In the wake of the 7th Circuit’s decision in Moore v. Madigan, 702 F.3d 933 (7th Cir. 2012), in which the Seventh Circuit struck down Illinois’ concealed carry ban as unconstitutional, Illinois enacted the Firearm Concealed Carry Act (PA 098-0063). Illinois is the last state to allow concealed carrying of firearms. Illinois employers should take care to understand the impact of this new law. One resource for Illinois employers can be found at the Illinois State Police’s website — http://www.isp.state.il.us/firearms/ccw/ccw-faq.cfm.
According to the act, employers may prevent employees from bringing concealed firearms into work, but only by posting a “clear and conspicuous” four by six inch sign in the entrance of their property indicating that firearms will not be allowed. Employers must post the sign according to the Act to prevent persons (employees) from entering their premises with a concealed firearm. Even if an employer has a policy forbidding concealed weapons, the Act requires the sign be posted in order for the policy to be effective.
Furthermore, the Act establishes “prohibited areas” where even licensed carriers cannot bring concealed firearms. These prohibited areas include: public and private elementary schools, secondary schools, and universities and colleges, child care facilities, bars or restaurants that earn more than 50% of their gross receipts from the sale of alcohol, public and private health facilities, and gaming establishments licensed by the Riverboat Gambling Act or Illinois Horse Racing Act of 1975. Employers are not required to post signs alerting the public that firearms are prohibited, however it is still recommended that they do so.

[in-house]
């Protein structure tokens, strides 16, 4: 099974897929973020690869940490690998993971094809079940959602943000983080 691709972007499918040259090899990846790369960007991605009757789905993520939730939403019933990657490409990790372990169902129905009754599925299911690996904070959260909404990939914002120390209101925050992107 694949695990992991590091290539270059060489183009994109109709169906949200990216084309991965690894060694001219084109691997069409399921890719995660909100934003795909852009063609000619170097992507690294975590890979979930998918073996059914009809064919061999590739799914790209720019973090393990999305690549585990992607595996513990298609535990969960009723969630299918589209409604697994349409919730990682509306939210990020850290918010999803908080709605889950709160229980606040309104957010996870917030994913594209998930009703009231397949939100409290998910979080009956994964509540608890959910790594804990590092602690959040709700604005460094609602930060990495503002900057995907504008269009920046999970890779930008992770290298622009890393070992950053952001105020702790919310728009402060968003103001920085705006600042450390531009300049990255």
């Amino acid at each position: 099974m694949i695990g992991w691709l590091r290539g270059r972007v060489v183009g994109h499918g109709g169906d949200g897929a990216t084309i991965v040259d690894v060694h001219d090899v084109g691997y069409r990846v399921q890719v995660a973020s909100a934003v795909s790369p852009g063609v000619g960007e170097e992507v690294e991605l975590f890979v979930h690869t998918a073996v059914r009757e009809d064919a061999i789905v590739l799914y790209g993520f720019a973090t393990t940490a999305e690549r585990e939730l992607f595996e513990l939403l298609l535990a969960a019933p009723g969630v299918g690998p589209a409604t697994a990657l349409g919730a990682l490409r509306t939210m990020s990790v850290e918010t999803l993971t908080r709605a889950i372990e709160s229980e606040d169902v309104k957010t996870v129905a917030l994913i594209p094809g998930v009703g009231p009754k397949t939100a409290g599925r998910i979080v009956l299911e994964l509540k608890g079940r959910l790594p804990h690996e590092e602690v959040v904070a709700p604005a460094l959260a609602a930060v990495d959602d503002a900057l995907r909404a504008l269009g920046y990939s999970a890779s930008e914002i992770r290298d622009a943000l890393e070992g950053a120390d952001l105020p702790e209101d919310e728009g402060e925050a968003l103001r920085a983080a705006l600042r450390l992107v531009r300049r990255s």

The Act also contains a parking lot exception. Under the Act, employers cannot restrict employees from having a concealed firearm in the parking lot or even storing a firearm in their locked vehicle; this exception applies even in the so-called “prohibited areas.” Employers therefore must consider the impact of the law on those employees who drive company vehicles, and whether their workplace safety and violence prevention policies must be updated.
The Illinois State Police has until January 2014 to make concealed carry license applications available, and they will have 90 days to make a decision for each applicant.
Many of McMahon Berger’s St. Louis employment law attorneys are licensed in the State of Illinois. We routinely assist Illinois employers with questions about Illinois law, and defending against claims brought in Illinois. If you have any questions concerning the new Firearm Concealed Carry Act, please reach out to us at 314 567 7350.